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The Boeing 767 aircraft was conducting an international passenger flight from Auckland to Melbourne. During cruise the pilot in command (PIC) felt increasingly fatigued, and while outside the flight deck his condition deteriorated. He felt shaky and nauseous, and had pain in the back of his head and neck. He was administered oxygen by a member of the cabin crew. The PIC was relieved of duty and the flight continued to the destination with the copilot at the controls. An alert phase was declared. After landing the PIC was taken to hospital for observation. Subsequent tests proved inconclusive, but no evidence was found of a heart-related problem.

The pilot reported a history of stress-related difficulties over several years. He had received treatment for anxiety through a combination of stress management and medication, in the form of a selective serotonin reuptake inhibitor (SSRI). The pilot was also being treated for hypertension. It is possible that the incapacitation of the PIC was related to an anxiety reaction precipitated by a combination of factors including low blood pressure due to hypertension medication, fatigue and a head cold.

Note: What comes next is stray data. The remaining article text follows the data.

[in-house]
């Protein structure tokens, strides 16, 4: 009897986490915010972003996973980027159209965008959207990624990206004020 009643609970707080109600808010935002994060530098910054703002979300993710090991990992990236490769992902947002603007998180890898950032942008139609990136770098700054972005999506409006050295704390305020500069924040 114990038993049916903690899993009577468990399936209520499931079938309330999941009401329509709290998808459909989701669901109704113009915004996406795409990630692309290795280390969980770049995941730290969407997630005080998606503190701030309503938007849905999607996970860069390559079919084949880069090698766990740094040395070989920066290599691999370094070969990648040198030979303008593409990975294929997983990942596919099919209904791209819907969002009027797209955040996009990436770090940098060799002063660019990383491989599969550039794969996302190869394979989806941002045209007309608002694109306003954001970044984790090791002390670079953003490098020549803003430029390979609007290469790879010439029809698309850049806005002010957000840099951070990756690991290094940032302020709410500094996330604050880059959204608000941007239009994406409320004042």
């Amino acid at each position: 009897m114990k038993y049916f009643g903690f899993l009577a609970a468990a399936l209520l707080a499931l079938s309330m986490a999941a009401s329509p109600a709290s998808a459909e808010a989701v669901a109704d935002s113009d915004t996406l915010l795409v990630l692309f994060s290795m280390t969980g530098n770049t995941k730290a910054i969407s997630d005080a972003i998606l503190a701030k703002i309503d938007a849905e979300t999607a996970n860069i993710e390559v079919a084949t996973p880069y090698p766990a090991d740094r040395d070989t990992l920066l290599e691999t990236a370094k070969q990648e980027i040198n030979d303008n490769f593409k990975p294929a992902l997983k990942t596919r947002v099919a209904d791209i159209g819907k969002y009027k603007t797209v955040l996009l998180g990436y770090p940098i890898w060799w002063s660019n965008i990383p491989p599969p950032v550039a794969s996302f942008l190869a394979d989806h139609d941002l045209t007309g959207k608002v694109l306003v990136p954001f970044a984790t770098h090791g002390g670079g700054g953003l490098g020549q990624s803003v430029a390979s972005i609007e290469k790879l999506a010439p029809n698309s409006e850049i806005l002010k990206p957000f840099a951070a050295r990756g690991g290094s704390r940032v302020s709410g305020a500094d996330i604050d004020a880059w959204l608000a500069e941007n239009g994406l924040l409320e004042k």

The CASA policy of granting medical certification to some private and commercial pilots and air traffic controllers who are taking medication such as SSRIs differs from that of most other Civil Aviation Authorities. However, the approach taken by CASA is in line with that recommended by the Aerospace Medical Association. In 2005, CASA published a safety evaluation of the policy. The report concluded that the policy was appropriate and that there were no safety concerns relating to the practice.

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